New technology can be a difficult thing for consumers and companies to get a good grasp on. For each new device, there is an accompanying instruction manual, IT implementation rubric, security platform and learning curve. Whenever an innovative item hits the market, it has early adopters ready to jump onboard immediately and a second, more hesitant group that wants to wait and see how well it works out. After that comes the mass of consumers and finally a few trailing late adopters.
For small businesses, it is beneficial to be in that early group of first or second adopters. It shows a willingness to adapt, gives the company a modern reputation, offers a chance to stay ahead of the curve and, of course, provides operational advantages.
Wearable devices represent one new tech that small companies should consider. They have the potential to give employees greater flexibility and will reflect positively on the business in general.
Adapting to employee preferences
Outside of work, employees are just regular people – subject to many of the same interests and desires as anyone else. As such, an individual may come to be the owner of a wearable device on his or her own terms. Following the upcoming gifting holiday, wearables could see a spike in usage, according to Mobile Commerce Press. The companies that parlay these existing devices into useful business tools will have a leg up on the competition.
The question is, how does a company incorporate an outside device into its operations? A business wouldn't want to hijack an employee's personal device for work use, but there are ways to get around that. An Apple Watch or Google Glass can be used to make employees' jobs easier by helping them access inventory information or pricing on the fly as they help out individual customers. Some retailers already outfit employees with smart phones or tablets to ease customer interactions – a smart device would just be another step further in that direction.
Striking the proper balance
Wearable devices have value when applied in the right situation and when backed by a supportive IT framework. It is within these parameters that small businesses must be sure to operate when they integrate wearables into the workforce.
A recent survey from PwC found that professionals believe their employers should supply wearable technology because it would boost productivity and customer interactions, according to Baseline. Seventy percent of respondents held that the technology should be allowed at work, while 46 percent believed the company should fund its purchase. However, 86 percent also said the devices could be vulnerable to security breaches.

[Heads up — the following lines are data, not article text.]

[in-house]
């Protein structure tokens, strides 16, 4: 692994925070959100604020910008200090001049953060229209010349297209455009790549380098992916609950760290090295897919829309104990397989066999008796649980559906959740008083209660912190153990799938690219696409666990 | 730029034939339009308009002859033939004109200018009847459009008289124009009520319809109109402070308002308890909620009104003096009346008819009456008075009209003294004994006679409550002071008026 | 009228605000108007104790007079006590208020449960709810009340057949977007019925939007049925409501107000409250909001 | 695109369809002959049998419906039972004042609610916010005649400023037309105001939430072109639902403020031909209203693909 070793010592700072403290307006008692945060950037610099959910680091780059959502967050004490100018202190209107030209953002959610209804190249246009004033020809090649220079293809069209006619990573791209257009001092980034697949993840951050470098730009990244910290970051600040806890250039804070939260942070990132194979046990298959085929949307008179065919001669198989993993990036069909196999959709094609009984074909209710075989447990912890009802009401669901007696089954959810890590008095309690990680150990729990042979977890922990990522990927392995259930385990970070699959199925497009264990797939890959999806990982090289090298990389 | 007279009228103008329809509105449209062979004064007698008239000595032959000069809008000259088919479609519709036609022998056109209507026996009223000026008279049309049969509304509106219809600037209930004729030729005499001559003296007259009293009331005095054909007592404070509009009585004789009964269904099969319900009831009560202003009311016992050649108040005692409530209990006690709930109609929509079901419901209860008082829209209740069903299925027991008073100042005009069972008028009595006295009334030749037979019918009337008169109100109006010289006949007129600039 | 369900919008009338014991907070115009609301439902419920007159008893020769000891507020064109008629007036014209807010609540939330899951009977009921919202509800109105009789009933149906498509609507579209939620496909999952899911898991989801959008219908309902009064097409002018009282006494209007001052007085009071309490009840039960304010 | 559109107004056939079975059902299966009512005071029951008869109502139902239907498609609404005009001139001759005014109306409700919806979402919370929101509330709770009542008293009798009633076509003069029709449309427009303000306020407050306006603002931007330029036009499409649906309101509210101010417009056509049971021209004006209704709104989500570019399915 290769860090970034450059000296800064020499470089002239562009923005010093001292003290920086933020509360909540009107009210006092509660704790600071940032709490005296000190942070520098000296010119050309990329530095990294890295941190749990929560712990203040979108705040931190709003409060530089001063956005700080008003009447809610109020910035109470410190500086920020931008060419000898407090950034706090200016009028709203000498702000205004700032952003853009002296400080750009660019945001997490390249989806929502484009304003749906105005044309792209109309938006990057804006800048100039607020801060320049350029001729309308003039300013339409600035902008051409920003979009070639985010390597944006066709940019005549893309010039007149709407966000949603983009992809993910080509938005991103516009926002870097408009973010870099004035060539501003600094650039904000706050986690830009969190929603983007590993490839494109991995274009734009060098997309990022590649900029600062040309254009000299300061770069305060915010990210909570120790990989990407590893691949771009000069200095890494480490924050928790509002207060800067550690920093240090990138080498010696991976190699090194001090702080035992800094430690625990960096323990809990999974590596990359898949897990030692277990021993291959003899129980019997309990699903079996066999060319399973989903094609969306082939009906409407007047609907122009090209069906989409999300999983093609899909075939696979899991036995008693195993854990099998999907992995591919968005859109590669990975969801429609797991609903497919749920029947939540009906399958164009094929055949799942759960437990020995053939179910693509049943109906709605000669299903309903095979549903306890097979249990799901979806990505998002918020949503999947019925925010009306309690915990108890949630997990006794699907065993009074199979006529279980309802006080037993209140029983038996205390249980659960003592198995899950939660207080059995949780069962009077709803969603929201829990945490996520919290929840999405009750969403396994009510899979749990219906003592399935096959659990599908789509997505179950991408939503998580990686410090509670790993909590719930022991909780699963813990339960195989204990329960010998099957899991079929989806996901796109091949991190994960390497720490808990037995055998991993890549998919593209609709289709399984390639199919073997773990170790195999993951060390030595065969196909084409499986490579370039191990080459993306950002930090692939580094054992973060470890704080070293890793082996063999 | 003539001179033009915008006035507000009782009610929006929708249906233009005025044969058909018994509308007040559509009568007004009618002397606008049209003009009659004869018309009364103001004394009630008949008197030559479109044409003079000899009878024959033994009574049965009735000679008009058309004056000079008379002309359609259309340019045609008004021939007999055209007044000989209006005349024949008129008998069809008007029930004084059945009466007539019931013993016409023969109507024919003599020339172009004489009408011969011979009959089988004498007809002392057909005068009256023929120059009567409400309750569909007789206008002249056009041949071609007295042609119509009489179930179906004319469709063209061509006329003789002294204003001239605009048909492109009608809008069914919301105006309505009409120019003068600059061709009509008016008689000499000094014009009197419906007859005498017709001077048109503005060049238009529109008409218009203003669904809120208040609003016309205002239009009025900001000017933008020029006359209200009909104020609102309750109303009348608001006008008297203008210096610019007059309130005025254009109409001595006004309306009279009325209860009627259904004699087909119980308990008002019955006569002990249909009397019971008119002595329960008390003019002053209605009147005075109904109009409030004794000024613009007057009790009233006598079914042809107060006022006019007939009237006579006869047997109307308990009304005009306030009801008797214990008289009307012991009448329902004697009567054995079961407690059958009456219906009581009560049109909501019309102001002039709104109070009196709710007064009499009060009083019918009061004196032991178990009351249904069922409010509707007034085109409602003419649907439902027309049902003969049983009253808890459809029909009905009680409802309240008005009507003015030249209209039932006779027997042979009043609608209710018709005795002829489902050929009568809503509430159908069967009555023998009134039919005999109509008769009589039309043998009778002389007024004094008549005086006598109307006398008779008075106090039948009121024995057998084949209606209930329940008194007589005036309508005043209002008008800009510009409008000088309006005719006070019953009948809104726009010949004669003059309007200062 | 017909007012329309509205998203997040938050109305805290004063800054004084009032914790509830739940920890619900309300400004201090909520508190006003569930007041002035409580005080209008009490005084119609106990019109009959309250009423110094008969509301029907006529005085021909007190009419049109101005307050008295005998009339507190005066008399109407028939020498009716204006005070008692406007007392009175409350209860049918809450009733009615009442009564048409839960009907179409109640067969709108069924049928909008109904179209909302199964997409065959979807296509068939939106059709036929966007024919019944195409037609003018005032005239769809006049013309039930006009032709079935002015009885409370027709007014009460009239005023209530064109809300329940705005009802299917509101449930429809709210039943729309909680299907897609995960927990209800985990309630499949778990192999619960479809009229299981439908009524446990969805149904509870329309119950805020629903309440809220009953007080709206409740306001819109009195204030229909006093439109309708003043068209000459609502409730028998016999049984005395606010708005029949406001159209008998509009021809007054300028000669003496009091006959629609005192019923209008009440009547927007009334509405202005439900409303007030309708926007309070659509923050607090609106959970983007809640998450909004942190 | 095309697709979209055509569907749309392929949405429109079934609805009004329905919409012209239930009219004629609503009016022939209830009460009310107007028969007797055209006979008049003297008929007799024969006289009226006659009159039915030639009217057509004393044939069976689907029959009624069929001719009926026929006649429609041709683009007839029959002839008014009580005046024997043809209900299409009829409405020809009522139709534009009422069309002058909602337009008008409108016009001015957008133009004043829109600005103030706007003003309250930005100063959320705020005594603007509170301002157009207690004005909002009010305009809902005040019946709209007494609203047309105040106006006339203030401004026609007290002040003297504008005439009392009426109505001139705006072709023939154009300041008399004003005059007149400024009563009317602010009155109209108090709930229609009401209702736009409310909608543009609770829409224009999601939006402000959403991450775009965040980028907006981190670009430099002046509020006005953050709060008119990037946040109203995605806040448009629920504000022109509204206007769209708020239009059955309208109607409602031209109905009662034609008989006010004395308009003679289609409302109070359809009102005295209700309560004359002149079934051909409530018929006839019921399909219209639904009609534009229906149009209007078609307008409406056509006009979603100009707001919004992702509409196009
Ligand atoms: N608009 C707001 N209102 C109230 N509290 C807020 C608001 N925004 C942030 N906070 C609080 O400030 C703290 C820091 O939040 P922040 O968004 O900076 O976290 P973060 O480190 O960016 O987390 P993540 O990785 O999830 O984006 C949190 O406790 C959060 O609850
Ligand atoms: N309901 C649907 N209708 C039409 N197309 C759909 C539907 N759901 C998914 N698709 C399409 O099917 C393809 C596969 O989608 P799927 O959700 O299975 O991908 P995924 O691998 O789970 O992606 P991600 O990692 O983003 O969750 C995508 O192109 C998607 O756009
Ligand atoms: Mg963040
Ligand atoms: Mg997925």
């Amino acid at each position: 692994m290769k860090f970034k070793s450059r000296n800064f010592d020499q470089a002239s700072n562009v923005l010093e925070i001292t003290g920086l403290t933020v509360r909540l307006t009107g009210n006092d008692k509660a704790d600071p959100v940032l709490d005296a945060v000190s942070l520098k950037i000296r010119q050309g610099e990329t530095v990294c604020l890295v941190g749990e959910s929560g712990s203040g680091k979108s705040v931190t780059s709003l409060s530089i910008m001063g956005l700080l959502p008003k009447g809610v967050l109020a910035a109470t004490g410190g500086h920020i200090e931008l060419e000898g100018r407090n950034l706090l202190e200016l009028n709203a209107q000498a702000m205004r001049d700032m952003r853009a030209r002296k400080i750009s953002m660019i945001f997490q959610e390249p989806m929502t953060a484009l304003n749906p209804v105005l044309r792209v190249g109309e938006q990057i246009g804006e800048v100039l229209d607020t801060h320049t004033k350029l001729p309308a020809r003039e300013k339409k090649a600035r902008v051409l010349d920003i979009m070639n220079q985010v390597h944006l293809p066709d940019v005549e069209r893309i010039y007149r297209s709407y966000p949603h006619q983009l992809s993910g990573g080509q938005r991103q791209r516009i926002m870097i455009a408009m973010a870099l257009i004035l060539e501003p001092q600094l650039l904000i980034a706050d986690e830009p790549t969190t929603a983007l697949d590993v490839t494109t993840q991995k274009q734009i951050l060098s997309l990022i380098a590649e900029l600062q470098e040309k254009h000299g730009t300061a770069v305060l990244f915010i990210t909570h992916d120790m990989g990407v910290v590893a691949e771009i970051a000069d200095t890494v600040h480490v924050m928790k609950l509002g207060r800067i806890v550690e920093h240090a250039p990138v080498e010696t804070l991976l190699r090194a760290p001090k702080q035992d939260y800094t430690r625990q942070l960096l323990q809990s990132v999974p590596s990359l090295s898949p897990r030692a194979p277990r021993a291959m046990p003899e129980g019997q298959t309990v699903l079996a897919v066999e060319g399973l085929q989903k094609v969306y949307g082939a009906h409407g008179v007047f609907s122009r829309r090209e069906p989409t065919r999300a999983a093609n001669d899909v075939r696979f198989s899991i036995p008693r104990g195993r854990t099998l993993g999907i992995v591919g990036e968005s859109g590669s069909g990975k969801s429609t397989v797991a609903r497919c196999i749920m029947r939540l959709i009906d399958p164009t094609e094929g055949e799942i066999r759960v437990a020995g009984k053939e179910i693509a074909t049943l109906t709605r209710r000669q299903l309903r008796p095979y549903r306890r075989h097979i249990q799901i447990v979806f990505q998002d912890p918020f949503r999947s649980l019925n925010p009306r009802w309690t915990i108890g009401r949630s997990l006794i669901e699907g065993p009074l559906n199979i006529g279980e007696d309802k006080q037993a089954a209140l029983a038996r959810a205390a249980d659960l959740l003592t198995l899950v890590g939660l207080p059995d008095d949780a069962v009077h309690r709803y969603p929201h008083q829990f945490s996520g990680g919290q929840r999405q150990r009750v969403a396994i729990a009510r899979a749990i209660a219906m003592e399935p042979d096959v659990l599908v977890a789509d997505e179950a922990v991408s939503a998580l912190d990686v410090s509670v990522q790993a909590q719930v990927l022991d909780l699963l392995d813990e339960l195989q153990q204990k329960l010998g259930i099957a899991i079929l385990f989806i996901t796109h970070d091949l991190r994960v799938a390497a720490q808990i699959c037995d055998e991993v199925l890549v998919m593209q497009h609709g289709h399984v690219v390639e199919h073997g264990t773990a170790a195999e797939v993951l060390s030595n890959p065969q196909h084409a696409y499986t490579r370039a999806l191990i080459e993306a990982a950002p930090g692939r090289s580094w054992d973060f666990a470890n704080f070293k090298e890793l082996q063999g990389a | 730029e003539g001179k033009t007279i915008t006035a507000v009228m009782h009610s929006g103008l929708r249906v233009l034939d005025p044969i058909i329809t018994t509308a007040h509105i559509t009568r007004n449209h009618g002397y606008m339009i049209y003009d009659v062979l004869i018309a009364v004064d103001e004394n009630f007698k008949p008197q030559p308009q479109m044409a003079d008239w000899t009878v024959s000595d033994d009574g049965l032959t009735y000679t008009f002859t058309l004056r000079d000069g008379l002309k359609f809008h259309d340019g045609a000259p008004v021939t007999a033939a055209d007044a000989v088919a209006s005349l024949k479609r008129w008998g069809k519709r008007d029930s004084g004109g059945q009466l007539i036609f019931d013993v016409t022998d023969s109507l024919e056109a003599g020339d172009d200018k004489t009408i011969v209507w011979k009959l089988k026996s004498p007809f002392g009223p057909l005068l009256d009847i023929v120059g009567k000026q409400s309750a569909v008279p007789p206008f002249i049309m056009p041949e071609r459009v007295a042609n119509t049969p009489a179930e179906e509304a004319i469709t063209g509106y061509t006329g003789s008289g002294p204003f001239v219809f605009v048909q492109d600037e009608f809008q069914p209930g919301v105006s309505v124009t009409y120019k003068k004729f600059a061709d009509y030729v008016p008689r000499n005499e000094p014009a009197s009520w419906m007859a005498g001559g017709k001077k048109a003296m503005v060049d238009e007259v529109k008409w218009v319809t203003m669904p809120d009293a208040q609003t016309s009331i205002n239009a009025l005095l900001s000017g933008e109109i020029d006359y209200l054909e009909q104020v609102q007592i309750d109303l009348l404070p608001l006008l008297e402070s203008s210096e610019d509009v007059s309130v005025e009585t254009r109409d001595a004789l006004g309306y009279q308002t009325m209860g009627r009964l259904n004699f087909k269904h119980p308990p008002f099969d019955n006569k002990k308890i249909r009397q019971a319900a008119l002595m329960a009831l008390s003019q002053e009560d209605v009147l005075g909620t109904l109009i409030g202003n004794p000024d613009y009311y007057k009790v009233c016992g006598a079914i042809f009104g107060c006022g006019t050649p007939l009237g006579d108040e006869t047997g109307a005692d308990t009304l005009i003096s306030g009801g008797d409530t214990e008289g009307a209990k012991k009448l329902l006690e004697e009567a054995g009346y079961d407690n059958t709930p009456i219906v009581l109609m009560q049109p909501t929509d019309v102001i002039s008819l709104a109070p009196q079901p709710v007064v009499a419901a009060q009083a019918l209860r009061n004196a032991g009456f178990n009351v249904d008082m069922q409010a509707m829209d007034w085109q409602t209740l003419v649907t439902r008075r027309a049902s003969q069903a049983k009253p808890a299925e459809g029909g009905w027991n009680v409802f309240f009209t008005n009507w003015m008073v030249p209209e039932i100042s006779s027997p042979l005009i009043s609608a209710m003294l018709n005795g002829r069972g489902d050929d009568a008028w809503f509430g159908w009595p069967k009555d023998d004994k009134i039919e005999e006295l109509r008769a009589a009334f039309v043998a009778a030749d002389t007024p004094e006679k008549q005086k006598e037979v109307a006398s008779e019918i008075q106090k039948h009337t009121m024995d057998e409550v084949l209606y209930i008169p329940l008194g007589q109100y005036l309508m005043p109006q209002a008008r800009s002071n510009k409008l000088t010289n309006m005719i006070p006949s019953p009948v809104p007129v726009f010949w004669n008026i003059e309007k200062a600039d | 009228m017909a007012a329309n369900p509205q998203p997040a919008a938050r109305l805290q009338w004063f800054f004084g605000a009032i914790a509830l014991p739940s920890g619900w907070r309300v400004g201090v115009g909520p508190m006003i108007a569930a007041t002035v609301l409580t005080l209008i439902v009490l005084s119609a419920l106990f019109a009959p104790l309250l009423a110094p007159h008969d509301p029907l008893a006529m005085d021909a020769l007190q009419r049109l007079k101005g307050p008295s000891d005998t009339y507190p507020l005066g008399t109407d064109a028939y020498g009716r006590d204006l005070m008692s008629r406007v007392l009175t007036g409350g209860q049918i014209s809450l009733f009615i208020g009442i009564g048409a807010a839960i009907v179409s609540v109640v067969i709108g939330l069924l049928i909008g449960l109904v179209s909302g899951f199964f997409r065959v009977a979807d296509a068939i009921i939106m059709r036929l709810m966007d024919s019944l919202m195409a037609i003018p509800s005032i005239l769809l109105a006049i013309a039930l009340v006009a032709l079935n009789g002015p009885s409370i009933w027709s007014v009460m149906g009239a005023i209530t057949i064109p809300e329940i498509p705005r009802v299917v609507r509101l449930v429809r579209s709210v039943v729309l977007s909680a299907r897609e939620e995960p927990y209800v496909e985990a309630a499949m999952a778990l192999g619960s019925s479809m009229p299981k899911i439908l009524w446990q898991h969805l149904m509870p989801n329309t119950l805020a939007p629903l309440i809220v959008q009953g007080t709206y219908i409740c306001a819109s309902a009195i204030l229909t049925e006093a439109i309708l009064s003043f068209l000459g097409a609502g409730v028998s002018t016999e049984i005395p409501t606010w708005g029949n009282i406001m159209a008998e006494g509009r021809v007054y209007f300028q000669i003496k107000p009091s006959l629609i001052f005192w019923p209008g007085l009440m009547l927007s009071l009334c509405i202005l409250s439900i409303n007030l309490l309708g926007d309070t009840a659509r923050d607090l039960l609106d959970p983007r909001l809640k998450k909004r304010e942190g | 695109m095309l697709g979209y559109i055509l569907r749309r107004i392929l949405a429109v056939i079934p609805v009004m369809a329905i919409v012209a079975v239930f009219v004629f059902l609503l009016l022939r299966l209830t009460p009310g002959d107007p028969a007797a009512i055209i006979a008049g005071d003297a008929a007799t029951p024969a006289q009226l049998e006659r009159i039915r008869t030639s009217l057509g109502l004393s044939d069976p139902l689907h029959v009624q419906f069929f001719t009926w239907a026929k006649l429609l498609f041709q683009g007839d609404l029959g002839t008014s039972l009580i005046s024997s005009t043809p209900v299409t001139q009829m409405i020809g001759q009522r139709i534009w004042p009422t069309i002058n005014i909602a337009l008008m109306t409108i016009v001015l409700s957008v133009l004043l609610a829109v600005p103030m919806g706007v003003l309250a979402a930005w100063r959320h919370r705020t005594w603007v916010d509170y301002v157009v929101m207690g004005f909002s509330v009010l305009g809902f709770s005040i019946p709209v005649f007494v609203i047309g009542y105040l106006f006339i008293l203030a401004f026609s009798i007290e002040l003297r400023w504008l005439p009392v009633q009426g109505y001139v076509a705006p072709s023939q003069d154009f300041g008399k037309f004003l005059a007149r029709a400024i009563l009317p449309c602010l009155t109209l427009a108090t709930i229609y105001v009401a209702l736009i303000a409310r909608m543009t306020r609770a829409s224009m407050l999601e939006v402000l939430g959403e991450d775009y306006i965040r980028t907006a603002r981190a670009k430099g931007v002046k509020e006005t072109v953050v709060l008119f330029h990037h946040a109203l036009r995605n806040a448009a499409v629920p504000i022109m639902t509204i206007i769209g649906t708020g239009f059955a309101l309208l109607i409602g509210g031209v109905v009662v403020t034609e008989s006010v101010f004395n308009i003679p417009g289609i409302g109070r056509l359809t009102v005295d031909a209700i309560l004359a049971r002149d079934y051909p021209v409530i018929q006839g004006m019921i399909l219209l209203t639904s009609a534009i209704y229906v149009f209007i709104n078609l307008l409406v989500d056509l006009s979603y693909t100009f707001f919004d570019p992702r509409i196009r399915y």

Security concerns are not without merit – rather, they point to the overall strategy necessary for small companies to successfully include wearable devices as part of their business model.
"Inconsistency of data remains one of the top challenges for wearable technologies today," Mike Pegler, principal of PwC US technology practice, said in the survey. "For wearables to be effective across both primary and secondary devices, there needs to be an established frequency of measurement. Enterprises must forge partnerships and develop IT and platform alliances to deliver seamless experiences on both the front end and back end of wearable implementations."
Once companies determine the best way to leverage wearable technology, supported by a strong IT platform, the technology should prove to be an upgrade over existing systems in terms of efficiency, usability and flexibility.
Office technology industry piece brought to you by Marlin Equipment Finance, leaders in office technology equipment financing. Marlin is a nationwide provider of equipment financing solutions supporting equipment suppliers and manufacturers in the security, food services, healthcare, information technology, office technology and telecommunications sectors.